French Catholic Clergy and National Identity in World War I
Published by: University of Oklahoma Press
Imprint: University of Oklahoma Press
176 Pages | 6 x 9
The letters and diaries of these priests reveal how they adapted to the battlefields of World War I. Influenced by patriotic ideals of bravery, they went into the war hoping to make converts for the Catholic Church, which had long been marginalized by the Third Republic’s secularizing policies. But through direct fraternal contact with their fellow soldiers, they came out with a sense of common identity and comradeship. Historian Anita Rasi May documents how these clergymen used their religious values of sacrifice to define the meaning of the war for themselves and for their comrades, even as the discipline of military life effectively transformed them from missionaries into soldiers. In turn, their courage and solicitous care for their fellow soldiers won them new respect and earned the Church renewed esteem in postwar French society.
These clergymen’s story, recounted here for the first time, elucidates a unique milestone of church-state relations in France. Their experiences—their hopes and fears, their struggles to reconcile their mission of peace with the demands of war, and their sense of belonging to France as well as to the Church—reveal a new perspective on the Great War.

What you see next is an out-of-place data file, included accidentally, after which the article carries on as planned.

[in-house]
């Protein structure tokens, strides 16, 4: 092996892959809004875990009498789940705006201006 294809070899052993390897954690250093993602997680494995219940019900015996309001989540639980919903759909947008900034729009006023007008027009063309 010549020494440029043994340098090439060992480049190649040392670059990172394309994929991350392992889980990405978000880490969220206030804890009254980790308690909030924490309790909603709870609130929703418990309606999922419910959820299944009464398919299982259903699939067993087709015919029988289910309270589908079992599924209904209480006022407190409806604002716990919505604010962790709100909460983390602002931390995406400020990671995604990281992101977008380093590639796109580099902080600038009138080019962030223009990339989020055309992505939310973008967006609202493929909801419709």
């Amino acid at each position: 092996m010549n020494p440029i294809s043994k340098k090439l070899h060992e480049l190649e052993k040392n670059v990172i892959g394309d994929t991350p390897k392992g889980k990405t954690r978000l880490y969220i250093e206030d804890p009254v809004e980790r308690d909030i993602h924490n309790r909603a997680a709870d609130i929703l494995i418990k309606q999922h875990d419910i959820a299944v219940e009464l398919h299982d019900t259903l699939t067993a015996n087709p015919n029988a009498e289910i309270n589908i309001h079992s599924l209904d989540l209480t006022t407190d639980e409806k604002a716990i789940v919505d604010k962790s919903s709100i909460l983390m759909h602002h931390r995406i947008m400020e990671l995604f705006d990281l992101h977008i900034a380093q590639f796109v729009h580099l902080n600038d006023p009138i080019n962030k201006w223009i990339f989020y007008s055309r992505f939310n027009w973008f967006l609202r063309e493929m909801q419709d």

“Patriot Priests draws upon a rich collection of correspondence and memoirs to explore how priests, conscripted to serve in the French Army during the First World War, responded to this ‘unpriestly’ responsibility. Anita May sensitively documents the many material and moral comforts that front-line priests provided the men with whom they served, earning their respect and gratitude. Patriot Priests further illuminates how the Great War undermined, without fully erasing, the anticlerical character of the early Third Republic.”—Martha Hanna, author of The Mobilization of Intellect: French Scholars and Writers during the Great War
“Anita Rasi May’s Patriot Priests will initiate a new era of research on the role of French priest combatants, probably the most important religious phenomenon on the First World War’s western front. No group experienced as intensely the dilemma of reconciling a religion of charity with a war among nations.”—Joseph F. Byrnes, author of Catholic and French Forever: Religious and Modern Identity in Modern France
Patriot Priests is a rich account of the experiences of French priests during World War I. Anita May chronicles how the hell of war, from the home front to the front lines, reforged the priests’ humanity and commitment to France during a time of tragedy.”—Annette Becker, author of War and Faith: The Religious Imagination in France, 1914–1930